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Book Review: Tiger of the Snows


Reading Level

Ages 4-8

It's always satisfying for the whole story to be told, especially when it's an epic story. The story of Edmund Hillary's ascent of Mount Everest is so familiar to so many people that it begins to reach legendary proportions. Hillary, however, would not have reached the "Top of the World" without the valiant and life-saving efforts of Tenzing Norgay, a Sherpa from Nepal who stood with Hillary on the top of Everest but has gained far less of the international recognition for doing so.

This book, the latest in a growing line that aims to address that imbalance, chronicles the youth of the now-famous Sherpa and how what he learned growing up helped make him the right person in the right place at the right time in history.

The book is notable in that it is written in verse. It's not rhyming poetry so much as it is blank verse; but it is compelling reading all the same, and it tells the story of the boy who dreamed of climbing the mountain his own back yard and ultimately lived that dream.

Young Tenzing had completed all sorts of life-threatening adventures by the time he met Edmund Hillary. Tenzing had traveled far from home and had climbed mountains of stone and mountains of ice and jumped across wide crevasses, all in the pursuit of his ultimate goal, climbing the mountain that he knew as Chomolungma.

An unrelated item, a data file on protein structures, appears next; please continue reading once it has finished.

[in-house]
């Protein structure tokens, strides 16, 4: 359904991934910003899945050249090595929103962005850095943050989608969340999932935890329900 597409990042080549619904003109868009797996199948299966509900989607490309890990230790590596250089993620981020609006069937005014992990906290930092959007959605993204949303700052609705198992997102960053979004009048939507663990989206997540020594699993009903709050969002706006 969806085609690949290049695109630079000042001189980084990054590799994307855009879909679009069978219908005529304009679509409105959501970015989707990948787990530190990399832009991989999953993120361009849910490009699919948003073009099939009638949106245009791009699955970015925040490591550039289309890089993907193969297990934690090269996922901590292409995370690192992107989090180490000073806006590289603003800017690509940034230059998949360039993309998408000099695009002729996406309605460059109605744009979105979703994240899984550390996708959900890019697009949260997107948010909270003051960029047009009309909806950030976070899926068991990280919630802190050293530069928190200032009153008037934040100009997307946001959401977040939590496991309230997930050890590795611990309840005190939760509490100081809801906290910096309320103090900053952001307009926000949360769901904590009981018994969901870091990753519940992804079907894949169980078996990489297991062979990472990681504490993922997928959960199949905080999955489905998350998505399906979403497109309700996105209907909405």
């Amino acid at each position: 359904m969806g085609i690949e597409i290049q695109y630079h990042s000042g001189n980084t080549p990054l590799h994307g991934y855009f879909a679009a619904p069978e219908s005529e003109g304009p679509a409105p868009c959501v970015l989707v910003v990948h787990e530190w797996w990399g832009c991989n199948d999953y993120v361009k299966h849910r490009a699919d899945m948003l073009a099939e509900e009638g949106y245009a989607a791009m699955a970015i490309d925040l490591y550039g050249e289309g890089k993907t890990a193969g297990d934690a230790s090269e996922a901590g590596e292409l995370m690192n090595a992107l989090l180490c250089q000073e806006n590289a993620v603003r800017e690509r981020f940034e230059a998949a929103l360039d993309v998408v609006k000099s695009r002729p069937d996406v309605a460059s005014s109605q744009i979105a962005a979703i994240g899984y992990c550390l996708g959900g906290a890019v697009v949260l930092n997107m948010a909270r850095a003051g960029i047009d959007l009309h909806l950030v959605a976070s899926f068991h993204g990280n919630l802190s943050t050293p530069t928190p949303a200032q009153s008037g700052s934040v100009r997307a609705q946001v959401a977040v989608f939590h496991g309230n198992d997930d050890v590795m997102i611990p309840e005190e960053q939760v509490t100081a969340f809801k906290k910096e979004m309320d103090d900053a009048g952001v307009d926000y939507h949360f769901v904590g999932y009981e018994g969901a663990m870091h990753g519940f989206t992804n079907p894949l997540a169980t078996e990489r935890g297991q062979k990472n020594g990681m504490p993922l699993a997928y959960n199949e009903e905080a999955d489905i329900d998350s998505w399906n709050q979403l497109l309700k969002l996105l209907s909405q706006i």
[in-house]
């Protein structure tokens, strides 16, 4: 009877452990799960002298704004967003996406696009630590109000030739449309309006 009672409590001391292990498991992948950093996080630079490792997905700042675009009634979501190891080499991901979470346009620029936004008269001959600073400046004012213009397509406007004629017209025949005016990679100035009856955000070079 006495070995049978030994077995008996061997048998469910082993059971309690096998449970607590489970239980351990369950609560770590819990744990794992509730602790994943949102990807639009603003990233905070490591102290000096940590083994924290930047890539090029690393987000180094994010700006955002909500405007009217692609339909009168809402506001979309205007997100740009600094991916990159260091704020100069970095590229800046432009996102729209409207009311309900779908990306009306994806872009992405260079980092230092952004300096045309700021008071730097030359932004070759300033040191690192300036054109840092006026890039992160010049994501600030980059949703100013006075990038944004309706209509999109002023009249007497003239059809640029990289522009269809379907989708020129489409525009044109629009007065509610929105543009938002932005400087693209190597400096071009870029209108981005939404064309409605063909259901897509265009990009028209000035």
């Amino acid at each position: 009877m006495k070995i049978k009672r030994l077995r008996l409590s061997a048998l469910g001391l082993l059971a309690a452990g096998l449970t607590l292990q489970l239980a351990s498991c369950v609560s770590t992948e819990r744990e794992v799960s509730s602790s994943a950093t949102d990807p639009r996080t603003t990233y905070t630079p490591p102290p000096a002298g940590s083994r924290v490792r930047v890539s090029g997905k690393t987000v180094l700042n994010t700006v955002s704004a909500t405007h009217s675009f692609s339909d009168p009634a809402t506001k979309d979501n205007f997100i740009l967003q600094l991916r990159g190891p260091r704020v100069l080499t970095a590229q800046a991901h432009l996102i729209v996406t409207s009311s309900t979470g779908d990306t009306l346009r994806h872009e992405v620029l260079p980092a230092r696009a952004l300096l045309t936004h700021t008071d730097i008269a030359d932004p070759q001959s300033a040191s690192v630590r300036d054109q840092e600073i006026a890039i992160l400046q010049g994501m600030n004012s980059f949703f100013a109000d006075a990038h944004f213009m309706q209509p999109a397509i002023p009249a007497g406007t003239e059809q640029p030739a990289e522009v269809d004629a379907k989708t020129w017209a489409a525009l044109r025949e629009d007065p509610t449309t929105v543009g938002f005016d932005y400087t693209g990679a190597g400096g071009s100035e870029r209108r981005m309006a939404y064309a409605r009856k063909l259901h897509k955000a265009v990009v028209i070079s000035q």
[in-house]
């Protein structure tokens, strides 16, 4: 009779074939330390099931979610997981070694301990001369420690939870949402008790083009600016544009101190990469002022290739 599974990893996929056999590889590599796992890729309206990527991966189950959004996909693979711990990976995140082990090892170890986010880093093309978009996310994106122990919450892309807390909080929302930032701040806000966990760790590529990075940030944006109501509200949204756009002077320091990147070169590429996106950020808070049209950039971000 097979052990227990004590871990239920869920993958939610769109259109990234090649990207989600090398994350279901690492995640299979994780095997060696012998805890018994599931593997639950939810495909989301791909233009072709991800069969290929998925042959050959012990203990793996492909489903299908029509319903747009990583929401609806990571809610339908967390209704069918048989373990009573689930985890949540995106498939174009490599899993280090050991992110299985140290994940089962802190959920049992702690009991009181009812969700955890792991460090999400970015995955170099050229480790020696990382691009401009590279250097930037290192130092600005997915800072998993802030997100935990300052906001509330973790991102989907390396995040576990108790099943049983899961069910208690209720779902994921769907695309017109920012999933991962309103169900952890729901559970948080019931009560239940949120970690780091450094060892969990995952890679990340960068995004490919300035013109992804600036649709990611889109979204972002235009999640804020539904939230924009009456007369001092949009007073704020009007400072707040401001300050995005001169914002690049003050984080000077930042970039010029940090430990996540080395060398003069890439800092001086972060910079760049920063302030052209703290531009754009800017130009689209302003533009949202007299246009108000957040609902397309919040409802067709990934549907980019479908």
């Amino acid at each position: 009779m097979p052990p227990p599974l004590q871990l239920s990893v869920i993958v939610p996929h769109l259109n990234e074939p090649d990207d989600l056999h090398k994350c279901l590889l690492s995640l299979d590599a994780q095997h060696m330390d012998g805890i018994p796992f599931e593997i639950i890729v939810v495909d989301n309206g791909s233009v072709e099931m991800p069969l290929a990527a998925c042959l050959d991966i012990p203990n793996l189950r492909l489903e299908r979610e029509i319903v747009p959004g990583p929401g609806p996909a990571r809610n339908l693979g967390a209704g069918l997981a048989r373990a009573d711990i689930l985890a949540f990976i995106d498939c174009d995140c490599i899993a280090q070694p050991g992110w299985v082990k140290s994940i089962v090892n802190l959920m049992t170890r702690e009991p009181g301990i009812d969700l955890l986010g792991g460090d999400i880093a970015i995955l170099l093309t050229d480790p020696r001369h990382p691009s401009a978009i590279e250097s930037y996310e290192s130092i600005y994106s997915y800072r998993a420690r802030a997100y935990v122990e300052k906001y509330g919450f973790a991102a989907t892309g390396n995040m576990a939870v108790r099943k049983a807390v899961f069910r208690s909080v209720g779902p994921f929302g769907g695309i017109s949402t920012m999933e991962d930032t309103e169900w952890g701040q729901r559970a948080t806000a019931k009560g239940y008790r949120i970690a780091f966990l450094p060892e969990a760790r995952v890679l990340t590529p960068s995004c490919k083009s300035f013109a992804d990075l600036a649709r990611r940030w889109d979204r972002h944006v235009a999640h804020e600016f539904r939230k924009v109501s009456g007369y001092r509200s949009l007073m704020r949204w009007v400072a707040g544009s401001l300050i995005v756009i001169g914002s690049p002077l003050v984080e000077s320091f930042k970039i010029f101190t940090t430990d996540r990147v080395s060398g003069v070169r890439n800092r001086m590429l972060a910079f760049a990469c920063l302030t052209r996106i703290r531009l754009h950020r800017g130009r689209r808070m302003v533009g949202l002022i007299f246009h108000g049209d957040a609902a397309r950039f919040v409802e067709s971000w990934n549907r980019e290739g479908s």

Ultimately, on May 29, 1953, Hillary and Norgay stood on top of Chomolungma. Their celebration involved little more than the unfurling of flags and brief views of the surroundings. It was extremely cold at the top, and they ended up staying just 15 minutes before starting down.

In their lives since that momentous day, they enjoyed more than their 15 minutes of fame. Sadly, Norgay died in 1986. Thousands of people came to pay their respects. In the years, more of his story has been told. He continues to be one of the most revered mountain climbers ever.

All of this is brought home to good effect by the verse. Call it a personal preference, but I'm not too wild about the illustrations in this book. They seem too abstract for such young readers—who, it seems to me, need more concrete images to wrap their minds around. The illustrations are done well, they just seem to be not well-suited to the intended audience. The verse, however, is powerful and evoking of emotions, awe, and respects for the famous boy. 

 


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